Haraki is the port of Malona (inland), with the remains of Feraklos castle (a Byzantine castle) overlooking it. Later a Knights' castle, it was their last to fall to the Ottomans.
Aghia Agathi (St. Purity), was once a fairly secluded nearby beach (with encroachments in recent years) reachable only by a dirt road outside of the village. Ask around.
Lindos (left) is yet another enchanting place swallowed up by tourism, and is Rhodes second most visited place, with up to a half million visitors annually. Although protected to an extent (no high-rises can be built there) the fine old 15th to 17th century houses (some of them built by sea captains) have been bought up by both package companies and wealthy foreigners since the 1960s (when it was an artist-expatriate colony). The town sits on a promontory high up over the sea, its white houses resembling those of the Cyclades more than of Rhodes. The winding streets are cobbled and the mansions, built around courtyards with the famous hoklaki (pebbled mosaics) have high walls and impressive doorways with intricate stonework. Inside they were built with high ceilings and raised sleeping platforms. The roofs, like those of Cycladic houses, are flat (and used to look out at the views or for sunbathing these days), as many of them are now second homes or restaurants. The town is known for its painted plates with Oriental motifs. There are 18th century frescoes in the Church of the Assumption, first built in the 10th century and later rebuilt by the Grand Master of d'Aubusson in 1489-90. The frescoes were painted by Gregory of Symi in the late 18th century and restored in 1927.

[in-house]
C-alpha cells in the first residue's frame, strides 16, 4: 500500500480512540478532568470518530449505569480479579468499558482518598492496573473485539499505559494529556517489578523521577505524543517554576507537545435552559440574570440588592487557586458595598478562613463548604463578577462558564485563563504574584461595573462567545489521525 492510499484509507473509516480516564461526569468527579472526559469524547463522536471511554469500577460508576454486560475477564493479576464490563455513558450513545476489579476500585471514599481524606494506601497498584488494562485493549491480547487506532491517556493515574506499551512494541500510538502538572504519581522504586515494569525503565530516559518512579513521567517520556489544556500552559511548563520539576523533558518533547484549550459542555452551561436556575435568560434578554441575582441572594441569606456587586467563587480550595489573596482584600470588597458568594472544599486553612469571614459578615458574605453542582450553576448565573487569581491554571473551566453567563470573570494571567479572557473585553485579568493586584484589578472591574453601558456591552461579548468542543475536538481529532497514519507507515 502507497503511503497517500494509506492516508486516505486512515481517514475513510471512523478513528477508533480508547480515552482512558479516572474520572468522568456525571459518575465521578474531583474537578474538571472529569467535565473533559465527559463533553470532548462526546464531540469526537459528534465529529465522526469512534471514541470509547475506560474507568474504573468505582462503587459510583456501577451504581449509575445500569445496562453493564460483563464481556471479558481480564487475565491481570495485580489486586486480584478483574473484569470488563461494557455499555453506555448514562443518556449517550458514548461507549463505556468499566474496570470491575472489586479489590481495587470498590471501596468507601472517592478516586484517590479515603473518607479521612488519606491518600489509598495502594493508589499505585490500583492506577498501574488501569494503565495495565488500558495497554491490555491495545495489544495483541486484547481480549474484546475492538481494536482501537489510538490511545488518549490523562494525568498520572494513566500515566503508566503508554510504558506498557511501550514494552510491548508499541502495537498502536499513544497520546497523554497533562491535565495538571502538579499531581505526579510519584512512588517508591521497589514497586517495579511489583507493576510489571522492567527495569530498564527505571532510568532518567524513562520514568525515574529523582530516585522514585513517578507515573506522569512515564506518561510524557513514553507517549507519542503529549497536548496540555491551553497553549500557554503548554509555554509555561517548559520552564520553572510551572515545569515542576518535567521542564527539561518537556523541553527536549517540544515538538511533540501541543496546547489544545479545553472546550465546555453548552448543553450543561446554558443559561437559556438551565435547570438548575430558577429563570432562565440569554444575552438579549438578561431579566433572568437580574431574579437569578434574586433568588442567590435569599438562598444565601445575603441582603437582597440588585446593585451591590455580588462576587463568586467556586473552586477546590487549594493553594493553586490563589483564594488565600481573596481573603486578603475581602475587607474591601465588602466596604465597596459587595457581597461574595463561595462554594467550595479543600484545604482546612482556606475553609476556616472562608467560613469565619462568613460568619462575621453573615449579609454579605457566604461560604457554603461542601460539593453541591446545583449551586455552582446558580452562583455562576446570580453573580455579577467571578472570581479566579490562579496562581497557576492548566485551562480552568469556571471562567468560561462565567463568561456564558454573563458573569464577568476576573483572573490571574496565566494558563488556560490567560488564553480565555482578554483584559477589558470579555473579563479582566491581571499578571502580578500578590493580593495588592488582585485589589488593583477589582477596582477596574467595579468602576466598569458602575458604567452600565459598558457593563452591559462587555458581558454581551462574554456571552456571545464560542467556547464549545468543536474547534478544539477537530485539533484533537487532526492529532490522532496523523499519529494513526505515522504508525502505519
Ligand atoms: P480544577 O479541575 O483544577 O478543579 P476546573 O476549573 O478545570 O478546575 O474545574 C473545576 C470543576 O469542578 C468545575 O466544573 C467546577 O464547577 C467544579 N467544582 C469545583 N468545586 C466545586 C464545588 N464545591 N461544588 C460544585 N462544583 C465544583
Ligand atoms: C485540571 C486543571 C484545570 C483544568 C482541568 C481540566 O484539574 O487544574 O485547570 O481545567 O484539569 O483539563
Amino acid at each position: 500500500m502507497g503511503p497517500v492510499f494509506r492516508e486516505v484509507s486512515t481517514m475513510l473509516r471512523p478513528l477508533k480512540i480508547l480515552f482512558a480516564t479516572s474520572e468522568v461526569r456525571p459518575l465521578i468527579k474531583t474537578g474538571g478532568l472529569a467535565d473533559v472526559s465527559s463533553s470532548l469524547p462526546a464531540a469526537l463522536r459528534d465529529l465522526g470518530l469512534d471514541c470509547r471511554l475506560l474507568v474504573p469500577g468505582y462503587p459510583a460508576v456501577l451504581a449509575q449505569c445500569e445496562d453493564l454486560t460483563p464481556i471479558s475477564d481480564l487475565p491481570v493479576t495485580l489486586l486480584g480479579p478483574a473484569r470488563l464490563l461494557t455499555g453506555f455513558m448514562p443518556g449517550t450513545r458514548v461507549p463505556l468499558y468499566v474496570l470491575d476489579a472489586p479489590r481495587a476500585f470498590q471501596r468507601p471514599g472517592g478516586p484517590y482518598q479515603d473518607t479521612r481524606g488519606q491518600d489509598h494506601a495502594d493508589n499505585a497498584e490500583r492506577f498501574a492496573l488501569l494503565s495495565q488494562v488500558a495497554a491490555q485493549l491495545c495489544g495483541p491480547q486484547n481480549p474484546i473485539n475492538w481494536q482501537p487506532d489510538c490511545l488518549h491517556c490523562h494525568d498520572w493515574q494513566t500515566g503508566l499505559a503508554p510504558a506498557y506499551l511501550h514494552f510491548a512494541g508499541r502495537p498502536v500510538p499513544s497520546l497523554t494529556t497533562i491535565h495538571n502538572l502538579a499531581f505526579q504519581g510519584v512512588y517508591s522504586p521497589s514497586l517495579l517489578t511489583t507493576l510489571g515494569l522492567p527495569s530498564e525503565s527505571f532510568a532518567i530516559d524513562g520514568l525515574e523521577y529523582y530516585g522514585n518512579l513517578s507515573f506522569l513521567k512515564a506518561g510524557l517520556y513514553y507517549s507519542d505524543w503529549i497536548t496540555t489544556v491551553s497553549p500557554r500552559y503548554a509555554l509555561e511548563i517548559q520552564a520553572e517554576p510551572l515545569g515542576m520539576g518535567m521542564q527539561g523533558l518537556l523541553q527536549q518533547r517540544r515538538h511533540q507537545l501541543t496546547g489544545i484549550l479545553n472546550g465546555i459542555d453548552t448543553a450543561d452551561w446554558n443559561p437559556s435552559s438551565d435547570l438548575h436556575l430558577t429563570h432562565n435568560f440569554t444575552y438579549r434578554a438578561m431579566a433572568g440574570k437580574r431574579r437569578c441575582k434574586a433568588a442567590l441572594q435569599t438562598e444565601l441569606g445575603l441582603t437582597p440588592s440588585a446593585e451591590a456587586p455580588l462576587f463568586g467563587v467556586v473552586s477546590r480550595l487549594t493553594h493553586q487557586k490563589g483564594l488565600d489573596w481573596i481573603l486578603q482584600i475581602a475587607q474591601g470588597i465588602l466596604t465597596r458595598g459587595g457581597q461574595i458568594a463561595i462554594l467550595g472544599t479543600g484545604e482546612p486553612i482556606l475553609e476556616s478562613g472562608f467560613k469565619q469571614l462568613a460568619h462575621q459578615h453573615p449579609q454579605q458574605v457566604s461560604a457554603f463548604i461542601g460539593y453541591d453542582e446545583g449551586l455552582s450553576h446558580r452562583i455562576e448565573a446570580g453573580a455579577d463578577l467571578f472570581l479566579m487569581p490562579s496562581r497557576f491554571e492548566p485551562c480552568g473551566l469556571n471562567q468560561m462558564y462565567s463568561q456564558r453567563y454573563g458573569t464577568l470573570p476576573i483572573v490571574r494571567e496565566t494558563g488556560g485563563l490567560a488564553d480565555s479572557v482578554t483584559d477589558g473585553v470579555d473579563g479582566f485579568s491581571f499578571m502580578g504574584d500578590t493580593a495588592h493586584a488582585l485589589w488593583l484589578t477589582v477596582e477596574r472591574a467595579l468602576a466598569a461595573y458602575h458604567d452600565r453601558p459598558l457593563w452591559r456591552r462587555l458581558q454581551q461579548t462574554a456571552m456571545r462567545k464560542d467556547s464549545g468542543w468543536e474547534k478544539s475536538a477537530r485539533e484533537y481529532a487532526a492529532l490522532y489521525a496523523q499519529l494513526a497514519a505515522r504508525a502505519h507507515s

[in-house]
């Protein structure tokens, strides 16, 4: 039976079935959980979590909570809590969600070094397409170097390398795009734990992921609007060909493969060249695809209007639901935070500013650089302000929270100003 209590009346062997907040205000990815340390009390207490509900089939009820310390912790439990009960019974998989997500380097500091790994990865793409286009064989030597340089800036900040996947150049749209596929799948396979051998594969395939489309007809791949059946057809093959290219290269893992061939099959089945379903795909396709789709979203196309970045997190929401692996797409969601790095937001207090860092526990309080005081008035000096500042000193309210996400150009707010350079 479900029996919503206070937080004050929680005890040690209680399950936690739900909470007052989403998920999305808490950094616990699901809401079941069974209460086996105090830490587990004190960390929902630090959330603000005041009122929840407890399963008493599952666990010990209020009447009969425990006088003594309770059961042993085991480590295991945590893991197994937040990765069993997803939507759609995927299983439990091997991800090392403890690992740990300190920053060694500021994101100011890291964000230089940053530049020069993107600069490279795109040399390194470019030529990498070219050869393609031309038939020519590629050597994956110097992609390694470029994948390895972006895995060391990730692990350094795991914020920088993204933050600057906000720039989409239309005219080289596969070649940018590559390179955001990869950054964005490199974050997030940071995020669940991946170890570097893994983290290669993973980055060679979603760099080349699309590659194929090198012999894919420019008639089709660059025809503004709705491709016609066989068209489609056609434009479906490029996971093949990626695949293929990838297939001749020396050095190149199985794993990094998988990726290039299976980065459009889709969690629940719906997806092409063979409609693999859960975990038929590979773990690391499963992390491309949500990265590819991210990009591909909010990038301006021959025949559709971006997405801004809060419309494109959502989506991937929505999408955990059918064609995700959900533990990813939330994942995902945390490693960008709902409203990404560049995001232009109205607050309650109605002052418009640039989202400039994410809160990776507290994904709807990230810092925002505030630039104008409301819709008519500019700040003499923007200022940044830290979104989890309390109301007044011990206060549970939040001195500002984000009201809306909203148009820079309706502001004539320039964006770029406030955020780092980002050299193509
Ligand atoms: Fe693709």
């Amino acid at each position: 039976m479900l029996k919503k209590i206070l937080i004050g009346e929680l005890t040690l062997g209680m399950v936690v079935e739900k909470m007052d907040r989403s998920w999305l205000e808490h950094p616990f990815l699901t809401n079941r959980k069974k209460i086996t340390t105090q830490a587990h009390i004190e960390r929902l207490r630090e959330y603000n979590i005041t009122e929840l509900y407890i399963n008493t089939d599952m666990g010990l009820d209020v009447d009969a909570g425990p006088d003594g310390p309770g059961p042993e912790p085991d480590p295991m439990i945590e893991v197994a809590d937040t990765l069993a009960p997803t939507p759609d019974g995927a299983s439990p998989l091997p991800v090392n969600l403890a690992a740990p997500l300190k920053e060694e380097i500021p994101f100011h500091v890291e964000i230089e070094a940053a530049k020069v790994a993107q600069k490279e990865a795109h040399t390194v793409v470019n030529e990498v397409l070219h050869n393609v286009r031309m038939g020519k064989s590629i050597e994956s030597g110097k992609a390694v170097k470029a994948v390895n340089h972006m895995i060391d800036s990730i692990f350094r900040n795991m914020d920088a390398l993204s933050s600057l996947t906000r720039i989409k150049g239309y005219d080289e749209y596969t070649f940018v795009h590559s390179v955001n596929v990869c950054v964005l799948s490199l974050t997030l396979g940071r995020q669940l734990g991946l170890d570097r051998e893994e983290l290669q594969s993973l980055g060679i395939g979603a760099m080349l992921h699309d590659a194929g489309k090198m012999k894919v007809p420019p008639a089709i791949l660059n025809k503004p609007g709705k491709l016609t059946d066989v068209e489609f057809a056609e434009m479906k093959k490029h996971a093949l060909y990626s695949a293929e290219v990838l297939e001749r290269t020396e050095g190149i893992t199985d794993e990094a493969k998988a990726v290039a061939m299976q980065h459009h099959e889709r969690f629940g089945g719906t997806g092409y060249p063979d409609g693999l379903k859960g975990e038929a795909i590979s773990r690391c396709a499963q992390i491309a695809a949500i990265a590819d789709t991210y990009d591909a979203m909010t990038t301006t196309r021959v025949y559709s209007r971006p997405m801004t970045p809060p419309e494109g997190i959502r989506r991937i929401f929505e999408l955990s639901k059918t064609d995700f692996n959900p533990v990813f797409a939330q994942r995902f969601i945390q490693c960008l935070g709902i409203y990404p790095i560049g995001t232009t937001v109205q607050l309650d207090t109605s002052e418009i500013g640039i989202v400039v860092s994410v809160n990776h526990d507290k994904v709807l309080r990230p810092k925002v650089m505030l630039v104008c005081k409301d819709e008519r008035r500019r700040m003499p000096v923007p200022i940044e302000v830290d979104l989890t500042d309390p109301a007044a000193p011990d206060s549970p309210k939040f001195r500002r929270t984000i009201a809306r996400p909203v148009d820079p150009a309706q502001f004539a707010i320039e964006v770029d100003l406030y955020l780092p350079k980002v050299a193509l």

First inhabited around 2000 BC, its first temple was built in 1510 on its steep acropolis (which means edge/peak of the city). It was the most important of three ancient city-states of Rhodes, with the best harbors on the island (two of them) and became rich from its colonies, especially Parthenope (now Naples). The ancient town of Lindos was four times the size of the modern one and had a population of 16,000. Its 6th century BC tyrant Cleoboulos was one of the Seven Sages of Greece., a man of enlightened ideas, including the intellectual equality of women. St. Paul sailed to Lindos, bringing Christianity with him; the Knights fortified it, and during Ottoman rule the merchants of the town handled most of the trade of the island, sailing as far as present-day Spain. The tradition of boat-building continued into the 19th century.